The thought had ricocheted around in my head that what I was afraid of for the last weeks was death. But everyone (except Kwai Chang Caine) is afraid of death. I wasn’t prepared for how toothy, ugly, lurking and real death becomes when it takes a real person from you. I imagine it’s different when someone dies young like my mom. When they seem OK, and then they just aren’t. It made me scared for myself.

If someone dies after a lingering illness or a few close calls, I imagine you get fear, maybe even abject terror in the night. But I also imagine it takes a different iteration; less sneaky and toothy and more deteriorating and haunting. But I don’t know. I only know how it was for me.

Like I said, I had the flu. I (with the blessing of my doctor) took one of the leftover cancer anti-nausea pills and started to be able to hold liquids down. I recovered.

But I had the side pain checked out again and found out I had a cyst on one of my ovaries. It’s funny, but although it worried me (only a couple months after my my mom died from “metastatic adenocarcinoma of the ovary”), it wasn’t as scary as when I just had the flu.

I should say, I still have some lingering fear that I’ll die young. But that “doom feeling” has faded. The night terror has abated. I’m getting to a new normal and it’s OK. It didn’t last forever.

Poop, the first

Here in the Morgan household we have a longstanding tradition of hosting foreigners in our home for months or years at a time. My all time favorites were a pair of sisters. They stayed for 2 years. We still miss them. They came over to meet us for just about a half an hour the first time. We knew when they left that they’d be wonderful guests and we invited them to stay.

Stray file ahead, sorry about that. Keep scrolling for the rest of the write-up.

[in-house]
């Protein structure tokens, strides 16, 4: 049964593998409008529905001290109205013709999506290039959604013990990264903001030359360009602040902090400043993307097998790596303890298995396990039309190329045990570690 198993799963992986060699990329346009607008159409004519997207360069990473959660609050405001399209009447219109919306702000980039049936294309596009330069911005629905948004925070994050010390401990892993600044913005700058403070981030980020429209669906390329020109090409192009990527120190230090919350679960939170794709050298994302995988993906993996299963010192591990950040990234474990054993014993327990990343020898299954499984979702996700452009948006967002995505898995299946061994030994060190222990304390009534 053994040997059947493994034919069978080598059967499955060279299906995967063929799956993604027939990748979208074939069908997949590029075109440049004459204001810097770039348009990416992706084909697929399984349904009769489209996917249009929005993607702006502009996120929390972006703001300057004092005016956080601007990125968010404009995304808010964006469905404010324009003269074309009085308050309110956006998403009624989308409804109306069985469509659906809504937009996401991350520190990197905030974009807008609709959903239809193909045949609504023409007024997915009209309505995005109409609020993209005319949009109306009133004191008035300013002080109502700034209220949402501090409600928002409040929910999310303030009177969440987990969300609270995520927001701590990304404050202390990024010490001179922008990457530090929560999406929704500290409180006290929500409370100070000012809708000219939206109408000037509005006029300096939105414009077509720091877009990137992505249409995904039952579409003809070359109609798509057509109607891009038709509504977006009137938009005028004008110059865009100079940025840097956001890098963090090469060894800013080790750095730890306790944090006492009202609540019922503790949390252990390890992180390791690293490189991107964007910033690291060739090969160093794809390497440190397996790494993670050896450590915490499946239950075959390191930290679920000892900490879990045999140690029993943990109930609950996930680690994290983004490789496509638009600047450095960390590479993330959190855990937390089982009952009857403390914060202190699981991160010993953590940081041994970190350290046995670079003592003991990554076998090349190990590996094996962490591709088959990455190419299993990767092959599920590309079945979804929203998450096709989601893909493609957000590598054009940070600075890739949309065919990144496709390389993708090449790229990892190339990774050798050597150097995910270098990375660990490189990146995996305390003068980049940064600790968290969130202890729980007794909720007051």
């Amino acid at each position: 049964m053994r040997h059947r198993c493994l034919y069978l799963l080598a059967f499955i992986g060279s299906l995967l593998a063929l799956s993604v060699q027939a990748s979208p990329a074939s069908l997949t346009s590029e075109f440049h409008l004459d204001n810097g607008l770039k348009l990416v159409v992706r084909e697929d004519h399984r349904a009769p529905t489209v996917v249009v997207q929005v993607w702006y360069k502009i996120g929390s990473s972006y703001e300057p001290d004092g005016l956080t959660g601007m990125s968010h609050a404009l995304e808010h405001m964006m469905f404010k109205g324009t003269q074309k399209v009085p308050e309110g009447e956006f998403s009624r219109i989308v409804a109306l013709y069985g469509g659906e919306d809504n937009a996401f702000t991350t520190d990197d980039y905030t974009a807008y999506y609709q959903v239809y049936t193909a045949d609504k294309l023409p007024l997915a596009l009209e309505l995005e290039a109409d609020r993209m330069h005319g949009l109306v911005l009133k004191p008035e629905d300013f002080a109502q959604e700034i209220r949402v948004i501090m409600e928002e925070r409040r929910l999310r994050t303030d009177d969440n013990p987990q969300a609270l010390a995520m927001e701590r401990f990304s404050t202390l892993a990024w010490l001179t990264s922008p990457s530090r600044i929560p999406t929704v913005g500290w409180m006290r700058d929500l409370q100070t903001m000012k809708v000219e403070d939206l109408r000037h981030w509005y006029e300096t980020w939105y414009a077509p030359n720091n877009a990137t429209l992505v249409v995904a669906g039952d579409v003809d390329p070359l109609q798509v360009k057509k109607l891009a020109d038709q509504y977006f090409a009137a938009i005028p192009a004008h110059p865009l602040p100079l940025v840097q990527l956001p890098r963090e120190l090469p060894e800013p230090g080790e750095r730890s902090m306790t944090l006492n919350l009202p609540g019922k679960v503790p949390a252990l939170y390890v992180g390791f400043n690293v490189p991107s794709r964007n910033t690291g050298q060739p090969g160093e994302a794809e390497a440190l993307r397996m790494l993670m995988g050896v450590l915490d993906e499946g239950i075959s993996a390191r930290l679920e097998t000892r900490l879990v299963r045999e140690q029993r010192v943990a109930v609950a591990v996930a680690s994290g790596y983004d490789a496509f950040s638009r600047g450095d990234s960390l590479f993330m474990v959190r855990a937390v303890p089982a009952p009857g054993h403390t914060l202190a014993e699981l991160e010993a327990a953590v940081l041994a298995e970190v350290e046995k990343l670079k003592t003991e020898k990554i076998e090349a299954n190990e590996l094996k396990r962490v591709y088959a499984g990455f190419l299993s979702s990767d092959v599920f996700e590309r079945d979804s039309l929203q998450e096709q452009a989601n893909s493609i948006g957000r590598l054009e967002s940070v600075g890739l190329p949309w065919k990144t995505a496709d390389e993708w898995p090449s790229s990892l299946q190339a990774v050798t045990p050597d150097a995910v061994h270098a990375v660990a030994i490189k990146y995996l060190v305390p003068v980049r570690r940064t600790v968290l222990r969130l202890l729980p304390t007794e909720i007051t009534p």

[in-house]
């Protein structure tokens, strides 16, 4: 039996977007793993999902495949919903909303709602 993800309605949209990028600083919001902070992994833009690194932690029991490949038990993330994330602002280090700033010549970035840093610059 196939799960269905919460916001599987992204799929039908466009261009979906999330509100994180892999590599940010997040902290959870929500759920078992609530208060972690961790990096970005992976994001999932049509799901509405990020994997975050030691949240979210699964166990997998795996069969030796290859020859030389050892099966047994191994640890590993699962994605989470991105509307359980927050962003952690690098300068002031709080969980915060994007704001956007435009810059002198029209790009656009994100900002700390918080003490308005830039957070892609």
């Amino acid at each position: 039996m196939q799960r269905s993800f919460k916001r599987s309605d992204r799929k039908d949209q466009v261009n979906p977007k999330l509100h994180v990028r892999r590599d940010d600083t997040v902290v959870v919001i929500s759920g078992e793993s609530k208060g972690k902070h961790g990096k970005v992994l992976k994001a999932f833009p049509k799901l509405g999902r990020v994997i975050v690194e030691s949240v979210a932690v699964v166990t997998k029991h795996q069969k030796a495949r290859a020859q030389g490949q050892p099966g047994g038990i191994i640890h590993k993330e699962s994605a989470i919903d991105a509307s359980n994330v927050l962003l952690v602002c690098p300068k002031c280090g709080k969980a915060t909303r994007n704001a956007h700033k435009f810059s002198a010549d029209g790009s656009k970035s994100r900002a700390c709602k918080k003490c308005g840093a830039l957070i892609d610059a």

They’re beautiful girls, still. Dark hair and skin and eyes. Lovely shiny black hair in quantities that made me want to weep. Quantities that, when they tried to do my hair, would have them asking, “But Flaquita, where’s the rest of your hair?”. Flaquita was my nickname. It means Skinny, but it’s the diminuitive and affectionate.

I think (and this is just my theory) that when you’re indigenous looking (and they were), in a culture that looks down on the indigenos, in order to verify you are not low-class, you need to be extra proper. Which they were. Very polite, always asking permission for things and giving great latitude to each other and the rest of the family when it came to personal matters.

One sister needed to return to Peru to help with something in the family. The other stayed here. During this time she and I grew pretty familiar with each other. So familiar, in fact, that I felt like I could play a little joke on her. One of my favorite jokes.

I’m not really a practical joker. I don’t like jokes that startle me, scare me, get me wet or make me look stupid. But somewhere in my armor, there’s a chink. Having to do with poop. I love fake poop. I’m a connoisseur of fake poops. I have no fewer than 4 of them. I have cat, dog, raccoon and a generic turd. The dog and the raccoon are the best.

Usually I reserve them for people working at my house. Guys like electricians or carpenters. They take off their coats and set them down and I just leave a little pile there, and wait for them to notice. By the time they notice, sometimes I’m not even home anymore. But it always makes me laugh if I hear them holler, “What the…Aww. No… Man!”